Australian corporations continue to defy software piracy rules, with the illegal download rate at 31 percent last year, down only one percent on 2004.
The Business Software Association of Australia (BSAA) released an IDC study which found that Australia’s global ranking in software piracy remained at 14, well behind the US, New Zealand, the UK and Scandinavia. Illegal software use also cost Australia $446 million in 2005.
According to BSAA chairman Jim Macnamara, Australian company directors unaware of software piracy within the organisations.
“Despite the increase in Internet usage, we are finding that it’s still the corporations that are heading the pack in illegal downloading.
“A lot of CEOs and COOs are just unaware about their business at the desktop level. They don’t realise workers are using software without proper licensing or taking advantage of their work’s Internet speed and downloading illegal programs.”
Macnamara said for the past five years Australia has been hovering at the 30 percent rate, well behind the US and even New Zealand, both reporting a 20 percent piracy rate. “While we were down from 50 percent in the 1990s, 31 percent is still not good enough,” he said.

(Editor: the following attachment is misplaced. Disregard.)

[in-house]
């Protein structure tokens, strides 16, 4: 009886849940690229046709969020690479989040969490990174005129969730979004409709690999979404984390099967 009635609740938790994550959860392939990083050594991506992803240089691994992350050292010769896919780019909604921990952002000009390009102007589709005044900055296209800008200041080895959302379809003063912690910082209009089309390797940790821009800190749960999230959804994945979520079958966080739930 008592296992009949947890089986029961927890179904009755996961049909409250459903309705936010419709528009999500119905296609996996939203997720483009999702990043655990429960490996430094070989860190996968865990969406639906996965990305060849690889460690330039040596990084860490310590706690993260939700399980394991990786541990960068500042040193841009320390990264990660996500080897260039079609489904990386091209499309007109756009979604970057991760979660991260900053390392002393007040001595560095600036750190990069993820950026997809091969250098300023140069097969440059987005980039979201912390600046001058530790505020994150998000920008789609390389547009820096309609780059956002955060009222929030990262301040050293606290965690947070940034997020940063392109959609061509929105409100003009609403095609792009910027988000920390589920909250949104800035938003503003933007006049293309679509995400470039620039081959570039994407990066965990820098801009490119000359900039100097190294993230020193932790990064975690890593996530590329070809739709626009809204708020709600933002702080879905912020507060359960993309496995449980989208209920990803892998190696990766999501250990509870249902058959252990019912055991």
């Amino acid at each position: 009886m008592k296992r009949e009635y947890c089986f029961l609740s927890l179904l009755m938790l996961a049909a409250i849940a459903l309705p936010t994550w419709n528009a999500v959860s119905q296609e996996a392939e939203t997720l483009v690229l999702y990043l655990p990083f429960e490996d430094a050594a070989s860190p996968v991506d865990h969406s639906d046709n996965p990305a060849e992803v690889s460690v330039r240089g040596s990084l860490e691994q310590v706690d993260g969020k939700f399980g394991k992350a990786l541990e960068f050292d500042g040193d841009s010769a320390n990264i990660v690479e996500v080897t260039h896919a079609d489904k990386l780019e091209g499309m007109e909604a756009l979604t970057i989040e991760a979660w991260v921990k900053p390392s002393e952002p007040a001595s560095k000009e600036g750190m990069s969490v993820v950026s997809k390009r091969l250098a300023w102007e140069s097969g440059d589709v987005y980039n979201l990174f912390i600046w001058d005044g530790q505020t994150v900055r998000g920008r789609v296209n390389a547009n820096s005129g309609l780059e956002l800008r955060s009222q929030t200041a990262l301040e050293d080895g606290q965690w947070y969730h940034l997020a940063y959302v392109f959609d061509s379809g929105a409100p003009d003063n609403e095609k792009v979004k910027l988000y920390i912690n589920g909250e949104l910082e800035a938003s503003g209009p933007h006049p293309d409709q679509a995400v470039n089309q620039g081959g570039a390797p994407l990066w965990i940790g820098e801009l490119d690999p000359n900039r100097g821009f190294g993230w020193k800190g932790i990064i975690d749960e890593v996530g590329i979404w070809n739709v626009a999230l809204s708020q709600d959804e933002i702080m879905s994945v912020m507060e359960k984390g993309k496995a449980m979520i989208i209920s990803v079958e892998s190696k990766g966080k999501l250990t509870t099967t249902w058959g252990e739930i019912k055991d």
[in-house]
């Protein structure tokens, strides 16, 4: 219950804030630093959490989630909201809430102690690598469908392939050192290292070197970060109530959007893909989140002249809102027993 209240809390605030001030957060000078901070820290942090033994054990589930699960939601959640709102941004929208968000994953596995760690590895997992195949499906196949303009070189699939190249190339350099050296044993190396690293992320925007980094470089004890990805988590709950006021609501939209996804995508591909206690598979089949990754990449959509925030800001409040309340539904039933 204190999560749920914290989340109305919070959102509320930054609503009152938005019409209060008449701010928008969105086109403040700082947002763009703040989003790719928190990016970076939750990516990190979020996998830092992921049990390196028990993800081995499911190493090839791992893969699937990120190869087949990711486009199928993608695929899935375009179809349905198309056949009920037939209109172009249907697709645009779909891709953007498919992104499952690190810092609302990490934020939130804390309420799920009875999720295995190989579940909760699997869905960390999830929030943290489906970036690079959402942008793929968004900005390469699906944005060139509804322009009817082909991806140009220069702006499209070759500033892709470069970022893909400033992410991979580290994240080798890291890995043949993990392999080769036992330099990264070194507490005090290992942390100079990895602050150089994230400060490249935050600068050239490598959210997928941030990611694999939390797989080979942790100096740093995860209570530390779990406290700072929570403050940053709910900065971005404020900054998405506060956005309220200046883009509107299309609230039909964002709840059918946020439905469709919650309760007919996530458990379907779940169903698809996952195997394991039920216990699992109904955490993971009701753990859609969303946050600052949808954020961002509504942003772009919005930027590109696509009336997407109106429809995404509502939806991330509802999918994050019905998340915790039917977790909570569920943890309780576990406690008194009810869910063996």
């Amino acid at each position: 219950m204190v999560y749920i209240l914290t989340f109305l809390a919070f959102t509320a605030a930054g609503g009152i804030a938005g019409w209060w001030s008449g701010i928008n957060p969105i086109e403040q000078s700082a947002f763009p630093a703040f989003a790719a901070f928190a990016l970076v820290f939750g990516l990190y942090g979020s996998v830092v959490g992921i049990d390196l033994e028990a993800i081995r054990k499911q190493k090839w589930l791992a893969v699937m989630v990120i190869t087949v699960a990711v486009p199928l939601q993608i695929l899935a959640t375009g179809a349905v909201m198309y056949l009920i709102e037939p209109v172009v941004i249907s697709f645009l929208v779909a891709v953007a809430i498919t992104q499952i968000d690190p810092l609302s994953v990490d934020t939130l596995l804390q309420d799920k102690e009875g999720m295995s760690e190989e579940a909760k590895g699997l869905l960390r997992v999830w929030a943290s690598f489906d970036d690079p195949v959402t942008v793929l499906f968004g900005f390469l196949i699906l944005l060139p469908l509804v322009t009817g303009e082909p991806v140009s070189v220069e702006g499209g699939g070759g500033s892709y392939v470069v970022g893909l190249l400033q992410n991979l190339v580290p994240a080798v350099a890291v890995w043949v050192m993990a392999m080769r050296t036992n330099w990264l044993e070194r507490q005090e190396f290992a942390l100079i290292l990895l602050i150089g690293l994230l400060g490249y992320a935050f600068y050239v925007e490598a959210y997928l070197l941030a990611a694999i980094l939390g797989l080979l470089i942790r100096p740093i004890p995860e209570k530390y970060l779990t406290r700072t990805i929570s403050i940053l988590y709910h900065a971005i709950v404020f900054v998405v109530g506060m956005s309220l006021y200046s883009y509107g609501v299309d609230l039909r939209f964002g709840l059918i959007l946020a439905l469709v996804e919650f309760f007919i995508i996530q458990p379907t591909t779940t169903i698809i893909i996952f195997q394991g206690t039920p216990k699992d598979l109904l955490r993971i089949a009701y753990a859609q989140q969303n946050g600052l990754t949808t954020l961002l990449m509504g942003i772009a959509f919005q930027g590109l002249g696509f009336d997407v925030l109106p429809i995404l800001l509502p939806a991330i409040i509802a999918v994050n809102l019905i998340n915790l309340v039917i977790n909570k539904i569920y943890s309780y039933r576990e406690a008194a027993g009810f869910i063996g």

He said that software asset management was all that was needed to curtail these problems. “It’s human nature that if workers aren’t properly governed then they are going to try and get away with this. What happens in corporations must be managed by the people at the top,” he said.
Globally, 35 percent of the packaged software installed on personal computers (PC) worldwide in 2005 was illegal, amounting to $34 billion in global losses due to software piracy.
IDC used proprietary statistics for software and hardware shipments, conducted 5600 surveys and enlisted IDC analysts in 38 countries to confirm software piracy trends.
Corporates blamed for high software piracy rate
By Lilia Guan on May 23, 2006 2:00PM